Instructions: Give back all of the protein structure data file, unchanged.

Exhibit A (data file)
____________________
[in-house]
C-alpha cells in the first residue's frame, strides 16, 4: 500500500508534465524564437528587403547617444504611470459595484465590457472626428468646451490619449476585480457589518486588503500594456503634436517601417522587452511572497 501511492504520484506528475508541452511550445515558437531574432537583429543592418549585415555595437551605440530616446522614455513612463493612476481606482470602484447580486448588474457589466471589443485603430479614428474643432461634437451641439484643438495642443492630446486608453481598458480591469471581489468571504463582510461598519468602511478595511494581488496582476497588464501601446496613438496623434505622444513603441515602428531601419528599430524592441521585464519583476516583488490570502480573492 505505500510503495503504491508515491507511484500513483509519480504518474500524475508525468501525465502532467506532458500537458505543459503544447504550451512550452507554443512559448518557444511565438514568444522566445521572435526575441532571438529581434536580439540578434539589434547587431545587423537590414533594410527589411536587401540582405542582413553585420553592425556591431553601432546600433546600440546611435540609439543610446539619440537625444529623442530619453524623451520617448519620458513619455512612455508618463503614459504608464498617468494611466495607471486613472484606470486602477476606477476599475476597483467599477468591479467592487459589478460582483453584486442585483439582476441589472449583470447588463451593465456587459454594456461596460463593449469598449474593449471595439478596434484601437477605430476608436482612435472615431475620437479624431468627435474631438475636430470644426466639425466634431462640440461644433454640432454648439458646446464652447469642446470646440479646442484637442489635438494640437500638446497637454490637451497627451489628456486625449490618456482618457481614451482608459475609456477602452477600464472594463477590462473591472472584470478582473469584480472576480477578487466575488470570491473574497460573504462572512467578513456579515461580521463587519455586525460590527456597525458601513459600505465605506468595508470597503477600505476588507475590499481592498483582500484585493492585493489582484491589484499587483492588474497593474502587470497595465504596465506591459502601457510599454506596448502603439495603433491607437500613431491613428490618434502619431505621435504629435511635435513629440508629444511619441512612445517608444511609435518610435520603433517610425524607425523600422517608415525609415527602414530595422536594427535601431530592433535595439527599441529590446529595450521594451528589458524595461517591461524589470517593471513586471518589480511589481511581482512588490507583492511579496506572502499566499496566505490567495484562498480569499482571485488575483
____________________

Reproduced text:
[in-house]
C-alpha cells in the first residue's frame, strides 16, 4: 500500500508534465524564437528587403547617444504611470459595484465590457472626428468646451490619449476585480457589518486588503500594456503634436517601417522587452511572497 501511492504520484506528475508541452511550445515558437531574432537583429543592418549585415555595437551605440530616446522614455513612463493612476481606482470602484447580486448588474457589466471589443485603430479614428474643432461634437451641439484643438495642443492630446486608453481598458480591469471581489468571504463582510461598519468602511478595511494581488496582476497588464501601446496613438496623434505622444513603441515602428531601419528599430524592441521585464519583476516583488490570502480573492 505505500510503495503504491508515491507511484500513483509519480504518474500524475508525468501525465502532467506532458500537458505543459503544447504550451512550452507554443512559448518557444511565438514568444522566445521572435526575441532571438529581434536580439540578434539589434547587431545587423537590414533594410527589411536587401540582405542582413553585420553592425556591431553601432546600433546600440546611435540609439543610446539619440537625444529623442530619453524623451520617448519620458513619455512612455508618463503614459504608464498617468494611466495607471486613472484606470486602477476606477476599475476597483467599477468591479467592487459589478460582483453584486442585483439582476441589472449583470447588463451593465456587459454594456461596460463593449469598449474593449471595439478596434484601437477605430476608436482612435472615431475620437479624431468627435474631438475636430470644426466639425466634431462640440461644433454640432454648439458646446464652447469642446470646440479646442484637442489635438494640437500638446497637454490637451497627451489628456486625449490618456482618457481614451482608459475609456477602452477600464472594463477590462473591472472584470478582473469584480472576480477578487466575488470570491473574497460573504462572512467578513456579515461580521463587519455586525460590527456597525458601513459600505465605506468595508470597503477600505476588507475590499481592498483582500484585493492585493489582484491589484499587483492588474497593474502587470497595465504596465506591459502601457510599454506596448502603439495603433491607437500613431491613428490618434502619431505621435504629435511635435513629440508629444511619441512612445517608444511609435518610435520603433517610425524607425523600422517608415525609415527602414530595422536594427535601431530592433535595439527599441529590446529595450521594451528589458524595461517591461524589470517593471513586471518589480511589481511581482512588490507583492511579496506572502499566499496566505490567495484562498480569499482571485488575483